For Don Coscarelli it all started in 1979 with the release of the Phantasm franchise, a further three films would span from there leaving his name firmly in the horror genre. Coscarelli would go on to produce and direct the well praised horror-comedy Bubba Ho-Tep, over 10 years have passed and Coscarelli is back, bringing us an adaptation of David Wong's book 'John Dies At The End'.
Sometimes book to film adaptations are hard, going up against the book club is always a challenge, without reading the book and watching it as a standalone film JDATE is immense. I always think of it as exactly that, an adaptation. Staying true to a book down to the letter is a mighty task, but most directors try their best to incorporate the main elements and capture just what made the book great in the first place.
The plot for JDATE is one hell of a ride, it's interesting, pacey and there's so much content I would be impressed if you can grasp it all in one sitting. Dave and John are two friends cruising through life without many cares in the world, after a party they stumble upon a drug called 'Soy Sauce', a drug that gives the biggest out of body experience! It enables users to travel between time and space, and to different dimensions, and you can use a dog as a communication vessel.....obviously! An invasion from another world is on the cards and it's up to John and Dave to save the day!
The film is delivered in a great narrative, Dave meets with a reporter (Dave Giamatti) to tell him the whole story, we are shown flashbacks as the story goes back and forth between past, present and future. Really quite an immersive way to deliver the plot, keeping up with what's happening or trying to establish if it has actually happened or is going to happen is what helps JDATE to stay so fresh.
One thing is clear the plot is not predictive in the slightest, it is truly ambitious and there is that much happening on screen with the scenes taking different tangents at every opportunity. All packed in to a 99 minute run time which seems to speed through with a blazing glory.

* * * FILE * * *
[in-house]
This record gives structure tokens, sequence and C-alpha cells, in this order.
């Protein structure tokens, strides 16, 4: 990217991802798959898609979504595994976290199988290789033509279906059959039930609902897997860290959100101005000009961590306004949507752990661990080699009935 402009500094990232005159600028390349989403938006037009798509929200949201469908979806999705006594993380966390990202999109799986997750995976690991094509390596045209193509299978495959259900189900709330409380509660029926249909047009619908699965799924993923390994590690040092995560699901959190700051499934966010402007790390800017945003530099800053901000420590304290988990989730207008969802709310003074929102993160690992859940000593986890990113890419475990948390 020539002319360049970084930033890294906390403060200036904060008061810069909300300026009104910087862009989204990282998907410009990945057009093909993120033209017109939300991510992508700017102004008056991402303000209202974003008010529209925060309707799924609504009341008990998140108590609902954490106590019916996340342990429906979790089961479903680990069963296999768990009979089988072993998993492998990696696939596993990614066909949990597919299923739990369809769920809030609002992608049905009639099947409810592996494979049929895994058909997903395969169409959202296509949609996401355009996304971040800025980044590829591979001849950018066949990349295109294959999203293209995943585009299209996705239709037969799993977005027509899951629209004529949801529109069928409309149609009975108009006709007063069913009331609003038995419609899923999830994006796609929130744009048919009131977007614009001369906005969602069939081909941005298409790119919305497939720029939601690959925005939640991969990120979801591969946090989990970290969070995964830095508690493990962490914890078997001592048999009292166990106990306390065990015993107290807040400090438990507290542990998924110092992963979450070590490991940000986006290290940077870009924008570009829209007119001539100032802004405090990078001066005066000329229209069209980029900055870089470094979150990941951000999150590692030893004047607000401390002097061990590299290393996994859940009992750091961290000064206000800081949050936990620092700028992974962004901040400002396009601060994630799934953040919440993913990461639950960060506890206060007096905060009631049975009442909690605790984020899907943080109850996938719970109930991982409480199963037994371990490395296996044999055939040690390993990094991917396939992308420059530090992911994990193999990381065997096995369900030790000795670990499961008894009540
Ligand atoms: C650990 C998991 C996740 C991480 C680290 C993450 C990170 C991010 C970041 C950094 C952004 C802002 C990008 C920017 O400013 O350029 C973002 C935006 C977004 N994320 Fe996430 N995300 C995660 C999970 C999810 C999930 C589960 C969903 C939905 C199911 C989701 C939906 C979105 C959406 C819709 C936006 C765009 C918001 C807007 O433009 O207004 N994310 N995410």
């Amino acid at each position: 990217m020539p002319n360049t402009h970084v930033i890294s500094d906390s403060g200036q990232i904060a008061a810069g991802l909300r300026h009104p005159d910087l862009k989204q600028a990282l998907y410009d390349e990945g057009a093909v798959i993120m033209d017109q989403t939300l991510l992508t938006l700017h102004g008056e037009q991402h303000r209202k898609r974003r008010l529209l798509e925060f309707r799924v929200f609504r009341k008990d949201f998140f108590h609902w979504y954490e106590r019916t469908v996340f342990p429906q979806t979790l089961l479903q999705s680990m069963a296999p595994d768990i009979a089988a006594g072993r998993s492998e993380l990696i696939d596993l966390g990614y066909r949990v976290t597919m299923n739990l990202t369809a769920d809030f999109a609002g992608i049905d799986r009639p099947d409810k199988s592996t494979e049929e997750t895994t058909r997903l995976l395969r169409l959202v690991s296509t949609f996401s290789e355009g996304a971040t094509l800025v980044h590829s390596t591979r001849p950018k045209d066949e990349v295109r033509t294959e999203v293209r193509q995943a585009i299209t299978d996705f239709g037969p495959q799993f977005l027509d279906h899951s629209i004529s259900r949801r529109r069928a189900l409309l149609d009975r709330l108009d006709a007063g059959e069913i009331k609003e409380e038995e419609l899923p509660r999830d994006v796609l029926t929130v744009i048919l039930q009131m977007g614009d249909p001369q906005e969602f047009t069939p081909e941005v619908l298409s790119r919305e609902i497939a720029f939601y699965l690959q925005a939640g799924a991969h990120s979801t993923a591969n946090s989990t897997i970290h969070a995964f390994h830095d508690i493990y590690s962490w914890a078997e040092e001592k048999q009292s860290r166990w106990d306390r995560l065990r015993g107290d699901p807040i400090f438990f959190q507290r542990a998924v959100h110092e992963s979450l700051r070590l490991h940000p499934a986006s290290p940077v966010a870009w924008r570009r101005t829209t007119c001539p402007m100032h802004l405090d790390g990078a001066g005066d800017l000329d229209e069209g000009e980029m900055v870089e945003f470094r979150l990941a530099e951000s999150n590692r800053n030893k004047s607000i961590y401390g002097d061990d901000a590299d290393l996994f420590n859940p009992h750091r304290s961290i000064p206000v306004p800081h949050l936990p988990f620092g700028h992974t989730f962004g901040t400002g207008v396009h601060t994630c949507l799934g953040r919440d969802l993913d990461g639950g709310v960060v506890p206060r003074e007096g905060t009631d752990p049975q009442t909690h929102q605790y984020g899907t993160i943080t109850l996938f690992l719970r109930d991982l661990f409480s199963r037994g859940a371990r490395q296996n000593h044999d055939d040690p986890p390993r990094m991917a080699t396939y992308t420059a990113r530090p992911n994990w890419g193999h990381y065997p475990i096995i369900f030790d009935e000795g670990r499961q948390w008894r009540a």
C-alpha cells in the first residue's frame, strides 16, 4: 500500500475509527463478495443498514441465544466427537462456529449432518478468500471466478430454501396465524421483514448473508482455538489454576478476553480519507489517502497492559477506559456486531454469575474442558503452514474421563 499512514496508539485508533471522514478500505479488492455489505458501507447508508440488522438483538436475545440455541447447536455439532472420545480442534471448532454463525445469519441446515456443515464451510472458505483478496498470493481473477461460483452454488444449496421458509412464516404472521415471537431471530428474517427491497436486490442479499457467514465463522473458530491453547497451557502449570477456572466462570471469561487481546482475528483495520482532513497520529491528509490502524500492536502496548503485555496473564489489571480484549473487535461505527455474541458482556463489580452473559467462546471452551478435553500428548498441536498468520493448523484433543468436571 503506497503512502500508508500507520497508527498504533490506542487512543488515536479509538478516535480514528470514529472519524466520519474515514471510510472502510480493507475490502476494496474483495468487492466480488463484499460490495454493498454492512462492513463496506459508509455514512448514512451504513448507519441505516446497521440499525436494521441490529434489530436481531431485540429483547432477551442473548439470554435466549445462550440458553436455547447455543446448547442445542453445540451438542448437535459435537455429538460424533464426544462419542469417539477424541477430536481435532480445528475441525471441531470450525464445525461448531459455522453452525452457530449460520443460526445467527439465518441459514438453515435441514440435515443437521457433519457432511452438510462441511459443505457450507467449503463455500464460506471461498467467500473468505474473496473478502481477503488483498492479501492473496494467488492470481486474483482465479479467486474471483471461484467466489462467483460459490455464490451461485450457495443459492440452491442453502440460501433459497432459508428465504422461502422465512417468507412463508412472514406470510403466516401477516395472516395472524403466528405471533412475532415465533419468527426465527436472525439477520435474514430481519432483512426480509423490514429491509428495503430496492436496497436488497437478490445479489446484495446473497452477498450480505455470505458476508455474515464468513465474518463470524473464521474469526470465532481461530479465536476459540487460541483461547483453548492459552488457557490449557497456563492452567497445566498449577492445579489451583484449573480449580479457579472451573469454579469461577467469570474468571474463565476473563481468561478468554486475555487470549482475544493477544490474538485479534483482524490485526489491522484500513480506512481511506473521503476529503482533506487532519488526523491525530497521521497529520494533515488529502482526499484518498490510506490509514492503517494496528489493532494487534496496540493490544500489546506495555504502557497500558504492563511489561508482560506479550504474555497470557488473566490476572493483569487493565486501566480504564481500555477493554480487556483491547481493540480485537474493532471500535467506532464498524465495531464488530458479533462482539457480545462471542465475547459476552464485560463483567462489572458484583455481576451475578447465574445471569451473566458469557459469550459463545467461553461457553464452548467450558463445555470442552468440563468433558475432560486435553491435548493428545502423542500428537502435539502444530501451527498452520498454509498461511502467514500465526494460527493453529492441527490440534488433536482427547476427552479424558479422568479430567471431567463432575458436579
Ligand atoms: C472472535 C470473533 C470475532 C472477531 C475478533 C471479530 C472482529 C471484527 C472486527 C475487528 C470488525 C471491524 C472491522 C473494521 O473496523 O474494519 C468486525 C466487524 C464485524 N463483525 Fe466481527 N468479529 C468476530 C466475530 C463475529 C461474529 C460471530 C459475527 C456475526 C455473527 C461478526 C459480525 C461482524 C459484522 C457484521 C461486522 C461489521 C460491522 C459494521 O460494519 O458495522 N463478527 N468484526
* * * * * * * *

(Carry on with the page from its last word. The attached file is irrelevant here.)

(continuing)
The high rate cast delivers a solid script devoid of unnecessary cliché one liners, or the usual padding, nowhere to be seen here. Some of the stand out characters are, Clancy (Shawshank Redemption) Brown, playing a clairvoyant come medium, helping out the duo where possible. Dave Giamatti as Arnie the reporter, listening to Dave's far-fetched unbelievable story in real-time. Standout performances also come from, Fabianne Therese, Glynn Turman and Doug (Pan's Labyrinth) Jones all adding a real personality to the film.
A mention needs to go to the on screen gore, there's a nice mixture of CGI elements and old school bucket blood, it's safe to say the effects team have delivered a stunner. There are a handful of standout 'wow' moments when it comes to gore, one of my favourites being the headshot scene! Zero cutaways and seriously brutal!! Watching JDATE you realise these are not just gore 'scenes', thought has gone into every moment and the uniqueness displayed is eye widening.
Don Coscarelli showed in Bubba Ho-Tep that horror-comedy is well within his capability and JDATE is no exception. Some of the scenes shown are on acid and then some! Whatever inspired Coscarelli is a mystery but it appears to be a concoction of Bill and Ted, Invasion of the Body Snatchers and Men In Black to name a few.
Imaginative is one word that has deeply embedded itself through the whole film. When you are watching a fully functional meat beast, within the first 15 minutes, you know you are not watching your run of the mill horror-comedy!
Overall JDATE is a humorous, intergalactic, time travelling, battle gore fest that is as visceral as a monkey juggling chainsaws whilst walking on a tight rope and singing classical Pavarotti....pitch perfect of course....it is that crazy, one dimensional it is not, it has that many it's hard to keep up at times. It's easy to see why JDATE has taken the independent scene by force, it's simply incredible.